The oldest city park in Indianapolis, this 128-acre hilly landscape is located 2.7 miles southeast of downtown. Initially constructed from 1874, the park’s design was overseen by its superintendent, J. Clyde Power. Over the course of its first 35 years, features were added slowly as funds became available and the site became more accessible from the city center – most significantly when a trolley stop was added to the park in the early 1900s. A total of seven bridges were constructed over the Pogues Run and Bean Creeks that flowed through the site. Swimming beaches were added along the creek banks, and the pagoda, with its curved copper roof and wrought iron and concrete base, was installed.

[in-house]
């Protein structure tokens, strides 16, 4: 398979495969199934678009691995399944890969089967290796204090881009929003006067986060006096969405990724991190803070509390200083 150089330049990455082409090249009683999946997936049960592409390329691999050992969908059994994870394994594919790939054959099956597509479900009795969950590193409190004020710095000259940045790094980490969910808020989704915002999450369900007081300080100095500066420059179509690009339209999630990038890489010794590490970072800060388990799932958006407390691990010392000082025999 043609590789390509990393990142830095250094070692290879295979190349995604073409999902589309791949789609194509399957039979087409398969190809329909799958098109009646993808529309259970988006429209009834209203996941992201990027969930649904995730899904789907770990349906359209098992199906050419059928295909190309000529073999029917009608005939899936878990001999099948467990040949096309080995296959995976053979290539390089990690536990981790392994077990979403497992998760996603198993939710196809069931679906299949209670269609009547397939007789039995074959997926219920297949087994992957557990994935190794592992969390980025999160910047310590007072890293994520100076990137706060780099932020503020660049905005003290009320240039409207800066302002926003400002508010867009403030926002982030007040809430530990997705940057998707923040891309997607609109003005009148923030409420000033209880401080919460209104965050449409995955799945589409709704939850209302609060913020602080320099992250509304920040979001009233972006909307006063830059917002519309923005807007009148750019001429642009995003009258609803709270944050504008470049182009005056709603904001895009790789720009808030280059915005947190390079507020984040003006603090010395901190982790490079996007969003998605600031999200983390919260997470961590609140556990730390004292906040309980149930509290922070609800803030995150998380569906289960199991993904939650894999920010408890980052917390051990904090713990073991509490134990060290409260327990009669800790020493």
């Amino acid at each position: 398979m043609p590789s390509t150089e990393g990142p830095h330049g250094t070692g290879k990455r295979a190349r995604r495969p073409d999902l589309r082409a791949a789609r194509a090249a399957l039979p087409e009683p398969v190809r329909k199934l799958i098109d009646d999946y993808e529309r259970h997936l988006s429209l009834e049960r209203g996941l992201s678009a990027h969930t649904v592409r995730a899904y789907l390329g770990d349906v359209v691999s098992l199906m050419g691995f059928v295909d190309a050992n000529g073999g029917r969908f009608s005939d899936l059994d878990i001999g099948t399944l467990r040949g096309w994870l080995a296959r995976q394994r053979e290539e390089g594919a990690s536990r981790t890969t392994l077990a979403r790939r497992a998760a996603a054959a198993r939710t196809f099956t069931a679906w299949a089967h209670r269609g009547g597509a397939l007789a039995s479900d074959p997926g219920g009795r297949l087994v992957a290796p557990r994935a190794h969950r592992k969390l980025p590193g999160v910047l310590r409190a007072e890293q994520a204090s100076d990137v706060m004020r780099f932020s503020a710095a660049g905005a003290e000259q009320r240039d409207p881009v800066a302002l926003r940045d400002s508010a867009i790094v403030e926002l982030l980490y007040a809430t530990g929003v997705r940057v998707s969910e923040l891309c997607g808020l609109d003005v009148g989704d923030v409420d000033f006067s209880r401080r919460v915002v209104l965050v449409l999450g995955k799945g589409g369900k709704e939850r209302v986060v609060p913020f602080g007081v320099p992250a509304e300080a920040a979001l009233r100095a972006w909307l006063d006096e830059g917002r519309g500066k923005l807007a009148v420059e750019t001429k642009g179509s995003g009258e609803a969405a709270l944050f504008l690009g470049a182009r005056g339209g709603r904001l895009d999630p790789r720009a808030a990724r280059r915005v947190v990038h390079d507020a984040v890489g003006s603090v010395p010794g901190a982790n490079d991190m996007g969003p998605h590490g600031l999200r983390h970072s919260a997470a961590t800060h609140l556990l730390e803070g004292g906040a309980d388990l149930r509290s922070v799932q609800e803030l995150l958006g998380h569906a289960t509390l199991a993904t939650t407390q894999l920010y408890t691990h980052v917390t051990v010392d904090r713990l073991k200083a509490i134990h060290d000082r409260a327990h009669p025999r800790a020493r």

In 1909 the site was redesigned by George Kessler to conform to the broader context of his park system. Kessler retained many of Garfield Park’s original features, while instating a network of scenographic drives and walks. In 1915 Kessler designed a conservatory and accompanying three-acre sunken gardens. Several other structures were added at this time, including the community house (now The Garfield Park Arts Center) and the amphitheater (now The MacAllister Center for the Performing Arts). In 1954 the deteriorating conservatory was replaced with an all-welded aluminum frame structure by local architecture firm Burns and Burns. Restoration work was completed on the pagoda and sunken gardens in the 1970s, and architecture firm RATIO created a master plan in 1995 to guide future work that resulted in the rehabilitation of the conservatory and its gardens. The park was included in the National Register of Historic Places in 2003 as a part of the Indianapolis Park and Boulevard System.